Published: April 26th 2010April 23rd 2010
With the rain beating down, we'd retired to the tents at about 20h30 last night and battened down the hatches. With everything secure and away from the sides of the tent, I climbed into the sleeping bag and snuggled down. The wind battered the tent and the rain came from the south, then from the west and then vertically down! All the time, the waves smashed into the rocks just yards away.
I slept well, waking at 06h00 in preparation to go back to the suspension bridge before breakfast and take some photographs. However, it was still raining, so I just went back to sleep. At 07h00, the weather had changed; the rain had gone and sunshine was beginning to reach the ground.
Grabbing some clean clothes, a donned a waterproof and headed off for an early shower, which I shared with a frog! Clean and dressed, I managed almost an hour of photography before anyone else peered from their tents and breakfast was on the go. With the change in light, the views in comparison with yesterday were so different with the sea now a deep blue rather than a murky grey.
With breakfast over, we left
everything sealed in the the tents whilst we set off for a 12km hike along the Otter Trail. It recommends that one is fit before taking this walk so, as we had a doctor on the trip, we all stripped naked, stood in a line and he pronounced each of us fit.
Initially, the walk was straightforward - simply along the road - for 30 feet or so! After that, it became more difficult. Walking through drifts of wild camphor, we slowly headed down towards the sea, following the little yellow otter footprints painted every so often. Finally, we came out on the beach and began clambering over boulders, slippery with sea spray. All the time, the sea was crashing into the rocks to our left.
Eventually, we reached our destination - a spectacular waterfall crashing down from the forest above into the sea. Stripping off again, some swam whilst the rest of us just enjoyed the early autumn sun.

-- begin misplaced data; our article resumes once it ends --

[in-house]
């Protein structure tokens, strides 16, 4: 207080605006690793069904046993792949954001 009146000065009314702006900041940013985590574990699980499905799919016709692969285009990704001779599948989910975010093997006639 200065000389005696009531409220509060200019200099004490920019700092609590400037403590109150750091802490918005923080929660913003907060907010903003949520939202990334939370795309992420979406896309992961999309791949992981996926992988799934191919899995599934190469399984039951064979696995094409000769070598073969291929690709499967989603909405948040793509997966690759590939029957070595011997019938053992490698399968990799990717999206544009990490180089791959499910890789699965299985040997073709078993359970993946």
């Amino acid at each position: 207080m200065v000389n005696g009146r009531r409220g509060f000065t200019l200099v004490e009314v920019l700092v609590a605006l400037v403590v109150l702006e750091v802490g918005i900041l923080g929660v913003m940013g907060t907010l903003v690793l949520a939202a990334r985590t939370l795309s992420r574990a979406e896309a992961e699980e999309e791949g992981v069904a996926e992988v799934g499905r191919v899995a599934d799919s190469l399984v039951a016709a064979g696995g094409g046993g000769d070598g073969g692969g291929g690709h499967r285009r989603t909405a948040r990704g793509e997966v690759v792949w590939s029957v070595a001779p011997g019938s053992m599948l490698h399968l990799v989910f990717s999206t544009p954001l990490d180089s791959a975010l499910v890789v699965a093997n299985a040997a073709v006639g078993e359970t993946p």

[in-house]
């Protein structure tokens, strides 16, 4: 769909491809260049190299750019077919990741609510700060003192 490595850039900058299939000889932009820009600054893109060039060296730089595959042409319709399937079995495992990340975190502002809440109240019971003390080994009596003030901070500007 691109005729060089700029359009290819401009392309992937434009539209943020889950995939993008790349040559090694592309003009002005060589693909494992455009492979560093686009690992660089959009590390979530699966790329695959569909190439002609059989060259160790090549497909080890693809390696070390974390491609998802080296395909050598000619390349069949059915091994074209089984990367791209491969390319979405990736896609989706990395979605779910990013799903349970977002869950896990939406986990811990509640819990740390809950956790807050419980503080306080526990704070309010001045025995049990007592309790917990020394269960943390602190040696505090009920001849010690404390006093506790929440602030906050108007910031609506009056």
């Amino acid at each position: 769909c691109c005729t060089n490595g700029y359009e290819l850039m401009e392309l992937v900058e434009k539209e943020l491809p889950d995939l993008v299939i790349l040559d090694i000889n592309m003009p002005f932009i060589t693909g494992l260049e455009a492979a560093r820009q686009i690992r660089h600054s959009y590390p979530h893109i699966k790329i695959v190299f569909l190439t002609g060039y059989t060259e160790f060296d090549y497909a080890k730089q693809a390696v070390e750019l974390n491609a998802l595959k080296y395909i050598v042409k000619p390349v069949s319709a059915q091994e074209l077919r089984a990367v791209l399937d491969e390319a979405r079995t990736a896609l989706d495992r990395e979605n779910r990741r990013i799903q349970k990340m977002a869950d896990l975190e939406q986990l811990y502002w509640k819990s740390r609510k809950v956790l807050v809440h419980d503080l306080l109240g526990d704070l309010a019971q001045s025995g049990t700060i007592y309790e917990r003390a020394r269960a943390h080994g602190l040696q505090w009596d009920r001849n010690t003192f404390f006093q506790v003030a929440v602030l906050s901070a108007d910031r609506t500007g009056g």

Back at camp, there was a little time before lunch, so that was spent washing a couple of shirts and, lifting the bus' windscreen wipers to form coat hangers, hanging them up to dry and air in
the warm breeze.
With the weather being so spectacular, I decided to go back to the suspension bridge after lunch, this time, taking my camera. Along the road, I spotted a little family group of Mousebirds sunning themselves in a low bush and several Dassies grazing along the side of the road.
It was warm when I reached the start of the trail so I took the opportunity to grab an ice-cream before the serious photography would start. Reaching the suspension bridge, I was lucky enough to find that the sun was still shining into the Storms River mouth so managed a couple of shots before crossing the bridge.
On the far side was a sign to Uitkykpunt
. Common sense should have told me that the lookout point was not going to be at sea-level but after climbing a ridiculous number of steps, I eventually arrived at the top of the cliff - only to find that the single bench was already occupied! The views from the top were out-of-this-world and the journey back down far, far easier.
And now - I'm sitting in my tent, watching the sun set across the Indian Ocean, looking forward
to a night with no rain.
There are more photos below